Megan Eckstein

About Megan Eckstein

Megan Eckstein is the deputy editor for USNI News. She previously covered Congress for Defense Daily and the U.S. surface navy and U.S. amphibious operations as an associate editor for Inside the Navy.


Recent Posts By the Author


VCNO: Enthusiasm Over Navy's Performance-to-Plan Readiness Effort is Spreading

VCNO: Enthusiasm Over Navy’s Performance-to-Plan Readiness Effort is Spreading

Airman Kevin Figueroa, from Clayton, N.C., performs maintenance on a vent on USS Ronald Reagan (CVN-76) on Feb. 18, 2021. US Navy Photo

As the Navy expands the number of two data-driven programs that generate better readiness, there’s increasing support at the deck plate level to apply these principles across the fleet, the vice chief of naval operations told USNI News. Read More

NATO Maritime Commander: Allies Are Coming Up With Modern Littoral Warfare Concepts, and NATO Needs to Exercise Them

NATO Maritime Commander: Allies Are Coming Up With Modern Littoral Warfare Concepts, and NATO Needs to Exercise Them

A U.S. Marine with Marine Rotational Force-Europe 20.1, Marine Forces Europe and Africa, adjusts his pack after before a hike near Sorreisa, Norway, March 12, 2020. US Marine Corps Photo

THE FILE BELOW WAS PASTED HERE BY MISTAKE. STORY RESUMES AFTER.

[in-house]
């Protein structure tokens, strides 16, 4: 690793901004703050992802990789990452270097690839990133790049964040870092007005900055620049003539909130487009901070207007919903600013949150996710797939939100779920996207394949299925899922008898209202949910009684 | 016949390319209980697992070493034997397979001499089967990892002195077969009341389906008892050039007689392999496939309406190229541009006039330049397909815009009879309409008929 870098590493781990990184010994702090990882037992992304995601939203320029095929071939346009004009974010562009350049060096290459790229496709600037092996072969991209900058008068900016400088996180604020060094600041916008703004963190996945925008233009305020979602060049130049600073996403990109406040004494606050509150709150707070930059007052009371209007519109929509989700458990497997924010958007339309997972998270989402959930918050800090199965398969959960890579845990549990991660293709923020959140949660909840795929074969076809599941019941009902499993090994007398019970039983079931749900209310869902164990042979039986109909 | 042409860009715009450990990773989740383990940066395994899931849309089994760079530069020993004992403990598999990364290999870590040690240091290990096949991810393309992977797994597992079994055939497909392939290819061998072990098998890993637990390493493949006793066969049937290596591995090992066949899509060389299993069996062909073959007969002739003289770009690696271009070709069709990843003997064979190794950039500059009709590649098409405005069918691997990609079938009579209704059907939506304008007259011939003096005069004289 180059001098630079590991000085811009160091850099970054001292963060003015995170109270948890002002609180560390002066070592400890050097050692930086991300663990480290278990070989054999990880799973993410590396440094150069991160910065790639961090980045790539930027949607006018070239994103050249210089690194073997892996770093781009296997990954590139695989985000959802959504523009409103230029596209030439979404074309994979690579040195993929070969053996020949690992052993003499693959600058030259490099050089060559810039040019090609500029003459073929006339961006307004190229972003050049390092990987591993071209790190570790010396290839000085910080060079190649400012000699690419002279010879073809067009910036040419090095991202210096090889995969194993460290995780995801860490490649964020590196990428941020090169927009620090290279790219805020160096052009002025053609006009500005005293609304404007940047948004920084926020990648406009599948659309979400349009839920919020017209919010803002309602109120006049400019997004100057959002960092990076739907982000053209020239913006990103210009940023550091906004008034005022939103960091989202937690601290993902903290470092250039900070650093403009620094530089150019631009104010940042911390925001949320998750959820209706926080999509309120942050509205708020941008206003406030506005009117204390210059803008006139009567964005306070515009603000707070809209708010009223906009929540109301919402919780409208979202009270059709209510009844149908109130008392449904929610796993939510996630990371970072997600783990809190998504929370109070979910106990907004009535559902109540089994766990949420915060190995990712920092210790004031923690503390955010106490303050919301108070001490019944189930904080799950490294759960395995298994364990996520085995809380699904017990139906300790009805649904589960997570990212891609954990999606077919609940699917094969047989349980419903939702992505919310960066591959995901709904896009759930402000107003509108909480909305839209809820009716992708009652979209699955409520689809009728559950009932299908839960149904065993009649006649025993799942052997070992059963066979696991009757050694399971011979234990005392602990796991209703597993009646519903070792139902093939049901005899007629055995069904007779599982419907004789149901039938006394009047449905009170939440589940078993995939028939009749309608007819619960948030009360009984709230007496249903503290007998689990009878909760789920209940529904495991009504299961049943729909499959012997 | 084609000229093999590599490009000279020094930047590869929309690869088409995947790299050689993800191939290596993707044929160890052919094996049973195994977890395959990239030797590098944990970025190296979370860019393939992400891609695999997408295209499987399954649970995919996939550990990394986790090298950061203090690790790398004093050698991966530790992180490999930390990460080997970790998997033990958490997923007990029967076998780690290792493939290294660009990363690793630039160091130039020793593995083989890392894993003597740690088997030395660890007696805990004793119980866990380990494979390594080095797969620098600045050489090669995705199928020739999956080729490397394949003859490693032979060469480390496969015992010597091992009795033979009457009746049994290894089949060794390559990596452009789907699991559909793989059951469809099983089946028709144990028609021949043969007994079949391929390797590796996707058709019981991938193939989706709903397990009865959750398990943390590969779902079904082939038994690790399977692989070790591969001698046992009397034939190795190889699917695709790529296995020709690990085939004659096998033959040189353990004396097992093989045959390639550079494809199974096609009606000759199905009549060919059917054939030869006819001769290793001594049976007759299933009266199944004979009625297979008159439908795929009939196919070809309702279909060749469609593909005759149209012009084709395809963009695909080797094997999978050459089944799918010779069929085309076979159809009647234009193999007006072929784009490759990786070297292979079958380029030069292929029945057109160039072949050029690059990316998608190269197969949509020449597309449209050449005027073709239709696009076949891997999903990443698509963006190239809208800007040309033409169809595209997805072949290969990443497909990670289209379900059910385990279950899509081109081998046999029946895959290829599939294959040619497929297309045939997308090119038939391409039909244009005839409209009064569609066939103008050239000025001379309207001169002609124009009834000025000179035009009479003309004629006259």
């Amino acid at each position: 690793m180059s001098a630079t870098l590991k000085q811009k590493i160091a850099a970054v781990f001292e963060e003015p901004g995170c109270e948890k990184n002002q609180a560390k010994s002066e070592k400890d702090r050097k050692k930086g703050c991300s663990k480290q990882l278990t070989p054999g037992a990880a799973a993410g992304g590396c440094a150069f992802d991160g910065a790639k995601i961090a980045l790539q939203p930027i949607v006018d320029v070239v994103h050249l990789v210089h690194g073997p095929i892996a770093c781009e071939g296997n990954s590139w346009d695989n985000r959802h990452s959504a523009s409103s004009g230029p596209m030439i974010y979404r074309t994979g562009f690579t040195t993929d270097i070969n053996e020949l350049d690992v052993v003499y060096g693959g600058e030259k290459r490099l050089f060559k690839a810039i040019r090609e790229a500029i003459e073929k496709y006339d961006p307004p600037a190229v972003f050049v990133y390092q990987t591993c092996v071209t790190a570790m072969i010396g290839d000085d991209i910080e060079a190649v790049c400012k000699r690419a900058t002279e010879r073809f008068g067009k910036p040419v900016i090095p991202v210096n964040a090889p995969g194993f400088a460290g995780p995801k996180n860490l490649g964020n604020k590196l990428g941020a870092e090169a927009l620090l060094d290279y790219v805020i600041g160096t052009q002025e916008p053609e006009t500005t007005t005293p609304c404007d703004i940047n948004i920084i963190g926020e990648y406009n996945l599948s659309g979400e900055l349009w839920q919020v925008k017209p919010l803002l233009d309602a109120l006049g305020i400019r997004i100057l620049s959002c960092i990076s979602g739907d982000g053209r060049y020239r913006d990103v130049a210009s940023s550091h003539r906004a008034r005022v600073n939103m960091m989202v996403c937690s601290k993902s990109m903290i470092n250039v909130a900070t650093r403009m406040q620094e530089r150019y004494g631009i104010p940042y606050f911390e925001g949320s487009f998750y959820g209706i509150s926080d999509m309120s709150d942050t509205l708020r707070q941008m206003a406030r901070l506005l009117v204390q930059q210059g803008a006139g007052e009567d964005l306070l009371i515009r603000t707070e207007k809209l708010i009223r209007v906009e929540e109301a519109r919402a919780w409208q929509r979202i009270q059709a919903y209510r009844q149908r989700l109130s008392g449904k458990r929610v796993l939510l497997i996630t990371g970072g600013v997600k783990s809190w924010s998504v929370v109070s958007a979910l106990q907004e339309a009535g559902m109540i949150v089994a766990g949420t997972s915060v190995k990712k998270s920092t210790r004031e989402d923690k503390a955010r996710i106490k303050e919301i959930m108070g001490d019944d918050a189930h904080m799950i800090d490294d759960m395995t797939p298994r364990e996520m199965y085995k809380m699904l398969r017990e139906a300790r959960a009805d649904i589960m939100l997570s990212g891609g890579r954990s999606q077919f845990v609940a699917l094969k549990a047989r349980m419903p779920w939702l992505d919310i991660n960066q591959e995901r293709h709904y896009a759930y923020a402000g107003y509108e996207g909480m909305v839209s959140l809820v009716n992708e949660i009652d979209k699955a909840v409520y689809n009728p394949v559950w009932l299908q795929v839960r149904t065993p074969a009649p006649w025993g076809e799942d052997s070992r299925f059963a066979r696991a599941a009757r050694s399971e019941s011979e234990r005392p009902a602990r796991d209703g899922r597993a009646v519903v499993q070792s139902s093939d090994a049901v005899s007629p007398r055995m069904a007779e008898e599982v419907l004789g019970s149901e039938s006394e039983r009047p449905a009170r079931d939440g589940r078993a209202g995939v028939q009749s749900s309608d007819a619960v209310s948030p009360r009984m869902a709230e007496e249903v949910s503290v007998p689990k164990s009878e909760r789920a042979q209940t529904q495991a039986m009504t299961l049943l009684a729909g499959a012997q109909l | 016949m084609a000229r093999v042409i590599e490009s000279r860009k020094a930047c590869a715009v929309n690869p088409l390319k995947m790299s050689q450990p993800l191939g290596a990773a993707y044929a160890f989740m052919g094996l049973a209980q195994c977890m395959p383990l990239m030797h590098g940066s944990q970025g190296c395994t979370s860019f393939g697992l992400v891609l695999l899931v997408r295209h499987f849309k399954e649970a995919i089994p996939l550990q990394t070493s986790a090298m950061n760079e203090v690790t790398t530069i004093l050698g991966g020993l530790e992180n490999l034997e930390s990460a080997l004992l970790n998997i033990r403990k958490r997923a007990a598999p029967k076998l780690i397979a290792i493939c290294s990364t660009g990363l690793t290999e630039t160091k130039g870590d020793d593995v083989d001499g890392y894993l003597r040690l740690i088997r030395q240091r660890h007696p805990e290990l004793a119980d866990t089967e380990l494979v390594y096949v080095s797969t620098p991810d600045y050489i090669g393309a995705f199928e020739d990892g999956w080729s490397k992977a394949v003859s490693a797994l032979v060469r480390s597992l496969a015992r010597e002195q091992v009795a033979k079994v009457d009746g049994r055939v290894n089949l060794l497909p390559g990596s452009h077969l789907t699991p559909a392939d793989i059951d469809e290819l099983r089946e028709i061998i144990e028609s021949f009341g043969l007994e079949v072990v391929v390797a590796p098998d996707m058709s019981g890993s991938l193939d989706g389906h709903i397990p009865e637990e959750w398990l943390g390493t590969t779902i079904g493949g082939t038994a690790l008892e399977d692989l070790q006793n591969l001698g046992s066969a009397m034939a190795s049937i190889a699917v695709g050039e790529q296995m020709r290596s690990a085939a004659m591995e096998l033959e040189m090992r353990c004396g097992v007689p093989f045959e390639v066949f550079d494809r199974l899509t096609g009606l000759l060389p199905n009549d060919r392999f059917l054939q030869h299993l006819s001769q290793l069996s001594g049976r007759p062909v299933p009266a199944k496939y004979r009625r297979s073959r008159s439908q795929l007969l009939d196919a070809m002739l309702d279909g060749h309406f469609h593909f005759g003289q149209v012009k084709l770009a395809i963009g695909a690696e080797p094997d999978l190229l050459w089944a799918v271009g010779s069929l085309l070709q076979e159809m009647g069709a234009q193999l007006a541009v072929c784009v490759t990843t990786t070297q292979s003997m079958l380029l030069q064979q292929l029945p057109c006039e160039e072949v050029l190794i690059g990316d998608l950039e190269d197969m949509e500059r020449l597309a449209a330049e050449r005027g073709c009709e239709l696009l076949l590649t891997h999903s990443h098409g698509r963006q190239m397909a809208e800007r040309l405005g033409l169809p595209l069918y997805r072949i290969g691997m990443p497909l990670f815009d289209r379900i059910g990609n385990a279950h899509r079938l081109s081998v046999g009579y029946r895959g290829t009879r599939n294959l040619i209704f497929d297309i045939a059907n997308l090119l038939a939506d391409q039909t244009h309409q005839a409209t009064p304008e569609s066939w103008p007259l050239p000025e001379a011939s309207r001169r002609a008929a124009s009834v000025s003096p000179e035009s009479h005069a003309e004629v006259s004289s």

The head of NATO’s maritime force says amphibious operations will play a big role in any future combat or crisis response scenario – but he wants to move beyond old notions of what an amphibious operation really is. Read More

BAE Systems Tests Battle Management System in ACVs, As Company Mulls Future Upgrades and Variants

BAE Systems Tests Battle Management System in ACVs, As Company Mulls Future Upgrades and Variants

U.S. Marines with Company D, 3rd Assault Amphibian Battalion, 1st Marine Division (1st MARDIV), provide security for infantry Marines while conducting an integrated training exercise at Marine Corps Air Ground Combat Center Twentynine Palms, Calif.,, April 7, 2021. US Marine Corps

The amphibious combat vehicle’s open architecture design is already allowing builder BAE Systems to experiment with adding in new combat capabilities, even as the company continues to ponder potential variants it could offer down the road. Read More

NAVSEA Seeing Ship Sustainment Successes With Digital Twins, But Wants A More Comprehensive Tool

NAVSEA Seeing Ship Sustainment Successes With Digital Twins, But Wants A More Comprehensive Tool

Vice Adm. William J. Galinis, commander, Naval Sea Systems Command, visited Puget Sound Naval Shipyard & Intermediate Maintenance Facility, April 23, 2021, to tour PSNS & IMF facilities, learn about the status of various maintenance availabilities, and to discuss process improvement and transformation efforts. US Navy photo.